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Wilddog
Wilddog

African wilddog

Order Carnivora, Family Canidae- Lycaon pictus
Wild dog are not water dependent but readily drink where water is available. They are diurnal hunters most active in the morning and late afternoon but will hunt under a bright moon. They very seldom scavenge. They are coursers meaning that they do not make much effort to stalk their prey. They simply walk towards the prey with head held low and ears back and the moment the prey flee, the chase is on. They can maintain a speed of over 60km/hr for more than 2 kilometres and have the best kill to hunt ratio of any of the large mammalian predators in Africa.
When wild dog become alert to danger they will cock their ears and stare in the direction of the disturbance. They growl and may start bobbing or jumping while growling to warn the others. They will always flee from humans and pose no threat to man on foot. Submissive gestures include holding the ears and head down, tucking the tail between the legs and exposing the flanks to the dominant dog.
Wild dog are considered endangered with less than 5000 animals left in the world.
They are home-range animals  but they mark their home-ranges prodigiously and packs crossing into the home-ranges of other dogs tend to avoid confrontation. Very little fighting is recorded. Scent marking is primarily urine spraying and defecation.
They are gregarious and pack size in Botswana is on average 8-10. There is within the pack an alpha male and alpha female and typically it is only these 2 dogs that breed with the other pack members assisting with the rearing of the young. This is known as cooperative breeding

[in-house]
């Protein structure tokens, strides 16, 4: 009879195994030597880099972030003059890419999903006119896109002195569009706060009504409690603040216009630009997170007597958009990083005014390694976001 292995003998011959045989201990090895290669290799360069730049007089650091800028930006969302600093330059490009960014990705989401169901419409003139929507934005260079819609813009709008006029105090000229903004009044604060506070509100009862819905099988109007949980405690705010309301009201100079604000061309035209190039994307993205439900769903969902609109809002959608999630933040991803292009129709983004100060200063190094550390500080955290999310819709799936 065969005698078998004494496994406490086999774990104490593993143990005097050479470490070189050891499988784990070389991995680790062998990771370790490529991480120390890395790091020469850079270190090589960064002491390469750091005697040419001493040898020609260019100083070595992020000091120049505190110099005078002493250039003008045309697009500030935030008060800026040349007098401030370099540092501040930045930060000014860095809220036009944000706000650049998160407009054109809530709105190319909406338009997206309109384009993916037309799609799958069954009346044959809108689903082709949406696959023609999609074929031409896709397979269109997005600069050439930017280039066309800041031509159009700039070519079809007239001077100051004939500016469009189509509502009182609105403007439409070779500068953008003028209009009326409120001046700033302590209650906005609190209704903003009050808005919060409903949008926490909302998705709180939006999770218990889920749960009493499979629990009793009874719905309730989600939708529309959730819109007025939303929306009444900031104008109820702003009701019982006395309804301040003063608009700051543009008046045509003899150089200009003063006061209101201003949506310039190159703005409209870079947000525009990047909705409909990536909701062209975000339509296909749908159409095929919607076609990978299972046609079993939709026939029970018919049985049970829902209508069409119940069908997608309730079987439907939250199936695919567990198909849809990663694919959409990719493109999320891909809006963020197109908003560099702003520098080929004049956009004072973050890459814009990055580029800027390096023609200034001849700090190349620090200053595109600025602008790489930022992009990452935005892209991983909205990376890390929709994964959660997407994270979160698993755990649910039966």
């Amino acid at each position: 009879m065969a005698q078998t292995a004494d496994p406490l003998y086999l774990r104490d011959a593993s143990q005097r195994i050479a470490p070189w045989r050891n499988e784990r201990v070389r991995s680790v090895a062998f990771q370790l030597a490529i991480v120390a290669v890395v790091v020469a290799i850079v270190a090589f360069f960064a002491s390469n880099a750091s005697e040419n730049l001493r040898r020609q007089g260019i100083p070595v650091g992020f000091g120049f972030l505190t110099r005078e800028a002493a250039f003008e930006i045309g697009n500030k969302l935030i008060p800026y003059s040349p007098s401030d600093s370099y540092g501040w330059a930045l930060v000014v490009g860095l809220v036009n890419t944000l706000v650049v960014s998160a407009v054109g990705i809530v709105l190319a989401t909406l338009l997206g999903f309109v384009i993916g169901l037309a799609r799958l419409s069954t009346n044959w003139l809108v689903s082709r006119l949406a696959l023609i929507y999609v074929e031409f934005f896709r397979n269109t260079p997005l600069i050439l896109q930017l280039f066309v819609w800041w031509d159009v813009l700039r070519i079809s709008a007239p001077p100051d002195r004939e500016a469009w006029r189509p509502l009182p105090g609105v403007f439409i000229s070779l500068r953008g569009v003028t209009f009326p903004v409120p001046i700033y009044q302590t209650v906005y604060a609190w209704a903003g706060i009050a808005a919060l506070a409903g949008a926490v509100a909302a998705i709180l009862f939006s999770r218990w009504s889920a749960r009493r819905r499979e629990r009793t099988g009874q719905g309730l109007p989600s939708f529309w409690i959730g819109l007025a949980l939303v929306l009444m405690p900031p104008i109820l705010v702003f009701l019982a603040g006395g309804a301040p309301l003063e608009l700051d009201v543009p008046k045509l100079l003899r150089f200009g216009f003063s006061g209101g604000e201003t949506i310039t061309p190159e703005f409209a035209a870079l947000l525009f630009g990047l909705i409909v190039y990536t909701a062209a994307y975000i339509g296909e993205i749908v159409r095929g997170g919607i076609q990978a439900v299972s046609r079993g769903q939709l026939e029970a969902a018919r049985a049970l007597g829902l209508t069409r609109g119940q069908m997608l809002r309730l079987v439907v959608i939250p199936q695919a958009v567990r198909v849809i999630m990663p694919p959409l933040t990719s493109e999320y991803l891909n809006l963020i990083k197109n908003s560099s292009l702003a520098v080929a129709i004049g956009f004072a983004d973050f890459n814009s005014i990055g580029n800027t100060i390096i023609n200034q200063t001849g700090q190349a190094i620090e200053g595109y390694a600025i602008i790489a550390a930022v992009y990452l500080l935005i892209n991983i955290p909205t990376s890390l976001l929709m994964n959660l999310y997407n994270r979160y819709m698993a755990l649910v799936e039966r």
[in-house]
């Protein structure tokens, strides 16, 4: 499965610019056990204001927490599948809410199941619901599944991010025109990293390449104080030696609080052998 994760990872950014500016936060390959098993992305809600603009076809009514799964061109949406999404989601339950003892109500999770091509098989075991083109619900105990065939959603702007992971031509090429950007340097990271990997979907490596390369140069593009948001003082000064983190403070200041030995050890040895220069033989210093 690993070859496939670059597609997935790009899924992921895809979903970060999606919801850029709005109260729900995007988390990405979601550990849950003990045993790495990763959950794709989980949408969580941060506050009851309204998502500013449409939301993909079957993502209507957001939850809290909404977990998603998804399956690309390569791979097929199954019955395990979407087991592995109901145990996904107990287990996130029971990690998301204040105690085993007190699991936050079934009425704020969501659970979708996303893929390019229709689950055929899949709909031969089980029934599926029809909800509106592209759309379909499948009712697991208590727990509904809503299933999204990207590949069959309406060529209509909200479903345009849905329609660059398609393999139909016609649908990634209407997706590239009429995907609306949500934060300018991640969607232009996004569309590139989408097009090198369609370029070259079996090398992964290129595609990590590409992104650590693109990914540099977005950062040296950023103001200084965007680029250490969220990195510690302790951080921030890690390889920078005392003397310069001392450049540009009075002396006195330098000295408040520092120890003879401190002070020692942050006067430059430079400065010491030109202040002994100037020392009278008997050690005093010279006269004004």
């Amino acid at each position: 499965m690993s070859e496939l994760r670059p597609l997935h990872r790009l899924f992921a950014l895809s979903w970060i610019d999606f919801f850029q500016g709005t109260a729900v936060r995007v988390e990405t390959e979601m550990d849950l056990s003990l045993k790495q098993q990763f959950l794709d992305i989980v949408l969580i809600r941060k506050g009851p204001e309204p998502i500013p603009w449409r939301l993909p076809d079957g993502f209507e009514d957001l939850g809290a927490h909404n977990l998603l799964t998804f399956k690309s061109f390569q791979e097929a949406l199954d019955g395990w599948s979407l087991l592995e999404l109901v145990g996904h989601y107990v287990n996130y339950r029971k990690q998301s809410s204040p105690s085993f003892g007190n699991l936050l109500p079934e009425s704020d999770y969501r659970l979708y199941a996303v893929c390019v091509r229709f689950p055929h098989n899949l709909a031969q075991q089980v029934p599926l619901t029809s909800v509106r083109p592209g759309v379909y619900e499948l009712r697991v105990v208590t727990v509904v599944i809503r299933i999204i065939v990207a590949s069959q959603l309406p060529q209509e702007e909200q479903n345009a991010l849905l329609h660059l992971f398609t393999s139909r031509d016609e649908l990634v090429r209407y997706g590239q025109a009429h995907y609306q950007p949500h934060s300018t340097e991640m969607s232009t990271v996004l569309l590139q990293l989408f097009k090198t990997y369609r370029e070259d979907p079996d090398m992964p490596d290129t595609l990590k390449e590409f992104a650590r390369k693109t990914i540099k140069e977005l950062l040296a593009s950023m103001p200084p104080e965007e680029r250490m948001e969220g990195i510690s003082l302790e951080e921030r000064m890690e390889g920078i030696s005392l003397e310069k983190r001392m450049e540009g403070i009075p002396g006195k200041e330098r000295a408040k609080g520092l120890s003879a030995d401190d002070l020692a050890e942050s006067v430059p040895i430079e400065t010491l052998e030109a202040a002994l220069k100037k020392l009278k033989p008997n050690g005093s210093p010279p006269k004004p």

In Botswana wild dogs breed in winter. The alpha male and female will mate around April and will find a suitable hole to refurbish into a den around June. Shortly after finishing the den and after a gestation of 2,5 months the female will give birth to an average of 10 pups. The pups wean at 3 months and  will stay with the pack sometimes for several years. Many of them however will eventually emigrate to other packs and females are far more likely to leave than males.
The pups do not attend hunts until much older. They are fed by dogs coming back from kills with full stomachs and regurgitating portions of food for the pups. Average lifespan in the wild is 12 years.
Common vocalizations are the excited twitter that the dogs make when greeting and the loud HOOO HOOO call that is given when trying to regroup after a hunt. Growls and whining are also used.
L3 Wild dog have a bulbus glandis like all other dogs which means they are joined until mating is completed. They have a short mating time compared to domestic dogs and will mate in the middle of an open plain for maximum safety because they are so vulnerable during this time.
They are unique in being the only dog to not have a dew claw (5th toe) on the front foot.
The first molar has a single elevated ridge that acts like a blade and these carnassial teeth make it possible to cut through meat, skin and small bones very quickly.
The bite force of the wild dog is not as great as that of the hyaena but that is only because a hyaena is double the size. For its size the wild dog has the most powerful jaws of any of the Carnivora.
Social bonding is extremely important and is mostly done through mutual sniffing (particularly of the genitals) and muzzle licking. Adults and pups frequently play. There is elaborate posturing during these ritual greetings to reaffirm social status but displaying dominance and submission.
Wild dog are further unique in allowing the young to feed on a kill before the adults.